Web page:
Men are likely to earn £300,000 more than women over a lifetime of work, according to a study by recruitment firm Robert Half.
The analysis also revealed that gross annual earnings for women grew by just 1.4% between 2014 and 2015 compared to 1.6% for men. Robert Half says this highlights the fact that the gender gap is getting larger rather than closing and adds that, given men have on average higher salaries to begin with, the absolute difference is magnified still further.
The median gross pay for full-time male employees in 2015 was £29,934, but for women employees it was £24,202. Average annual UK earnings were £27,645. Robert Half says this represents a gender pay gap of £5,732, meaning that men earn, on average, 24% more than women every year.
When taken over a working career of 52 years, this translates into lifetime earnings of £1,556,568 for men and £1,258,504 for women, creating a £298,064 shortfall in earnings for female employees, it states.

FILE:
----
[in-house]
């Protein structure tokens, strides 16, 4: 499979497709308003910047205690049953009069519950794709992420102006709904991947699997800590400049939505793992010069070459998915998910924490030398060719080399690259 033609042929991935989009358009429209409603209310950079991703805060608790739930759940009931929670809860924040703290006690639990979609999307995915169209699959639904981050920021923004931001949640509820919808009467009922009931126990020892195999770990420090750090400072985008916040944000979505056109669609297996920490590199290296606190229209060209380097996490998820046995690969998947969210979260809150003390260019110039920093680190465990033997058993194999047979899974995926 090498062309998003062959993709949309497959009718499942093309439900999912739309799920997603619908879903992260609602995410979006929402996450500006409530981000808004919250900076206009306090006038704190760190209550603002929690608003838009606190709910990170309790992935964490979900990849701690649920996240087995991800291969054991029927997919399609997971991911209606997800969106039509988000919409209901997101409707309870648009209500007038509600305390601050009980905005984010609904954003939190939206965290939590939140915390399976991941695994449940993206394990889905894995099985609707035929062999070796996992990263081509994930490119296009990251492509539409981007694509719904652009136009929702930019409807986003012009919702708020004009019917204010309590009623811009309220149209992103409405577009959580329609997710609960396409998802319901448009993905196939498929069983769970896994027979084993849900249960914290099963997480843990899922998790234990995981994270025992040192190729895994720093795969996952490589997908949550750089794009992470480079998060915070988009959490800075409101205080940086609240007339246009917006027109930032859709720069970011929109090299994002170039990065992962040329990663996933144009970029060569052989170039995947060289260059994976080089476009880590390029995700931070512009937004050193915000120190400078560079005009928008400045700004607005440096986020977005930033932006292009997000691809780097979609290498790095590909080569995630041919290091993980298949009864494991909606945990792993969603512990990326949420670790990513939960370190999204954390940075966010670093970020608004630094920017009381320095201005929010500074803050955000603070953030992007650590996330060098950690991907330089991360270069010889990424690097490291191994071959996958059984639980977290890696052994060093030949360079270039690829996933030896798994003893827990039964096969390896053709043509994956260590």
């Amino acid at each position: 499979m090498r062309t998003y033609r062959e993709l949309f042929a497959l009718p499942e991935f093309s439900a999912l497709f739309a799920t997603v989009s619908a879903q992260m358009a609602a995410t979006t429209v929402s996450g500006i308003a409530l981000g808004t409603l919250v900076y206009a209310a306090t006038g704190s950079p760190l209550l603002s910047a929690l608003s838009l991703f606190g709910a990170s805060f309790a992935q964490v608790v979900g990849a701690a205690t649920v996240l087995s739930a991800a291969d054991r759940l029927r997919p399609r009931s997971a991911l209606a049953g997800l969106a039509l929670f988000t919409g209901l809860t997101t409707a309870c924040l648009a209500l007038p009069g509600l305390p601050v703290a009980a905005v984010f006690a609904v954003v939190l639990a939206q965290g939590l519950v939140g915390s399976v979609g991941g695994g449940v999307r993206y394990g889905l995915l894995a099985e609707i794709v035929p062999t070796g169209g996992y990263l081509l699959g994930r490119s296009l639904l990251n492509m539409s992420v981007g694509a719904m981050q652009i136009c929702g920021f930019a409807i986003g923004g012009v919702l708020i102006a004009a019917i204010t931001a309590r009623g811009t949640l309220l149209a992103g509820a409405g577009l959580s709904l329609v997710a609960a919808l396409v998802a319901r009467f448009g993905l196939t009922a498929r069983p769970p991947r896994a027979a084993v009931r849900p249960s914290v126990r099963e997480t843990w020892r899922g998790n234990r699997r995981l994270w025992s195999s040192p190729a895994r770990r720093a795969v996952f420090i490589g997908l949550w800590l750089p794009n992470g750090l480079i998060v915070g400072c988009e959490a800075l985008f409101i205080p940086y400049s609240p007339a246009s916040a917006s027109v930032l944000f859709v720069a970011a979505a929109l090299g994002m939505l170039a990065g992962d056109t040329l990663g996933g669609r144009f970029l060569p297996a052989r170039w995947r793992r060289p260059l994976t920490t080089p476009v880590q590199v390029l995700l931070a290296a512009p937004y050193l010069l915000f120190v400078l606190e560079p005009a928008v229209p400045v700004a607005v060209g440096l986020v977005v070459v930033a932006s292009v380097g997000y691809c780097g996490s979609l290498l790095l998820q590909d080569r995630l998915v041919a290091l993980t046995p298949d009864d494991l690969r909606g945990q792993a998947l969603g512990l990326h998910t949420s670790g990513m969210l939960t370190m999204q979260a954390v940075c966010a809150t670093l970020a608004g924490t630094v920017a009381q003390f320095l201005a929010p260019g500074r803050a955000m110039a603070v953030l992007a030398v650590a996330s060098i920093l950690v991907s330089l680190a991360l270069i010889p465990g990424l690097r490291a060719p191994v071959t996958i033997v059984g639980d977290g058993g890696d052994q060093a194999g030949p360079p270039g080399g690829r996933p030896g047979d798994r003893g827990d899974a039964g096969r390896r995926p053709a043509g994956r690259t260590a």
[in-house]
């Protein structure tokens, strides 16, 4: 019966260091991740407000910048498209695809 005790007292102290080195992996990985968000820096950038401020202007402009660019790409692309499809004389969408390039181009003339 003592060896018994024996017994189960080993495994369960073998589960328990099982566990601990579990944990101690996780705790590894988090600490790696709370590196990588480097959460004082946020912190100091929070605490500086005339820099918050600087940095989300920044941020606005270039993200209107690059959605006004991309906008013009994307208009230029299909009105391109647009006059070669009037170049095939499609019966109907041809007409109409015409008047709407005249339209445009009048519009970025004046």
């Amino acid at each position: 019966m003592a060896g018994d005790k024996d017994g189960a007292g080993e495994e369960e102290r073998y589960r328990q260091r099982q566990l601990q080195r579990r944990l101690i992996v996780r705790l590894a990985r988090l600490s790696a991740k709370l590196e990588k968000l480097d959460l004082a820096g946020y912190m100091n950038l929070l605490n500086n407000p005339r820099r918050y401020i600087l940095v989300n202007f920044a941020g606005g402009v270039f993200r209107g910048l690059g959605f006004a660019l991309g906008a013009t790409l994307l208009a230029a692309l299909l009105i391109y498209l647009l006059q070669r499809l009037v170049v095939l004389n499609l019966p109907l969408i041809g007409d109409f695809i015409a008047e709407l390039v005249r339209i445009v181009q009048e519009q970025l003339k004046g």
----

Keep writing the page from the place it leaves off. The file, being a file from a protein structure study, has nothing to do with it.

Katy Tanner, Director, Robert Half UK said: “Creating a diverse talent pool is becoming more of a priority as the skills shortage heats up and business leaders focus on attracting and retaining talent. As in-demand candidates continue to be in the driver’s seat, employers are needing to offer competitive remuneration and benefits packages above industry averages.
“International Women’s Day [8th March] provides a platform to highlight the importance for rewarding all employees fairly on the basis of their contribution to the organisation, than their gender or indeed any other point of difference.”